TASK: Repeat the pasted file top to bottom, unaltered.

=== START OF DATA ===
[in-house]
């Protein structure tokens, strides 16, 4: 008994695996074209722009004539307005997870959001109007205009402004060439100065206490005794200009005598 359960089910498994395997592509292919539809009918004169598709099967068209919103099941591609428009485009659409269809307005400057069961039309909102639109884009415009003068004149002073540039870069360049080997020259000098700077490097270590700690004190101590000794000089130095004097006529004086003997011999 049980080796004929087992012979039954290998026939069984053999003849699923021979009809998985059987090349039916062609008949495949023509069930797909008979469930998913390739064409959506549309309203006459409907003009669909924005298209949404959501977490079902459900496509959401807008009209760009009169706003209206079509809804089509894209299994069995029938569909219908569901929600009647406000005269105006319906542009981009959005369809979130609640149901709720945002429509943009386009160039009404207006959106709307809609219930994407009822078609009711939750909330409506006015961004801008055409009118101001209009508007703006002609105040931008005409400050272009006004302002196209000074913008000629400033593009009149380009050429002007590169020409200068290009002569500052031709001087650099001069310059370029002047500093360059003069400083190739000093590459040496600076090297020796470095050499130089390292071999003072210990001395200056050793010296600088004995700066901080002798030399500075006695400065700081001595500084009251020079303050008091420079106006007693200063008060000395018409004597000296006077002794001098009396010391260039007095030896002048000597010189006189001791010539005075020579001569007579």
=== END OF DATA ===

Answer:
[in-house]
């Protein structure tokens, strides 16, 4: 008994695996074209722009004539307005997870959001109007205009402004060439100065206490005794200009005598 359960089910498994395997592509292919539809009918004169598709099967068209919103099941591609428009485009659409269809307005400057069961039309909102639109884009415009003068004149002073540039870069360049080997020259000098700077490097270590700690004190101590000794000089130095004097006529004086003997011999 049980080796004929087992012979039954290998026939069984053999003849699923021979009809998985059987090349039916062609008949495949023509069930797909008979469930998913390739064409959506549309309203006459409907003009669909924005298209949404959501977490079902459900496509959401807008009209760009009169706003209206079509809804089509894209299994069995029938569909219908569901929600009647406000005269105006319906542009981009959005369809979130609640149901709720945002429509943009386009160039009404207006959106709307809609219930994407009822078609009711939750909330409506006015961004801008055409009118101001209009508007703006002609105040931008005409400050272009006004302002196209000074913008000629400033593009009149380009050429002007590169020409200068290009002569500052031709001087650099001069310059370029002047500093360059003069400083190739000093590459040496600076090297020796470095050499130089390292071999003072210990001395200056050793010296600088004995700066901080002798030399500075006695400065700081001595500084009251020079303050008091420079106006007693200063008060000395018409004597000296006077002794001098009396010391260039007095030896002048000597010189006189001791010539005075020579001569007579």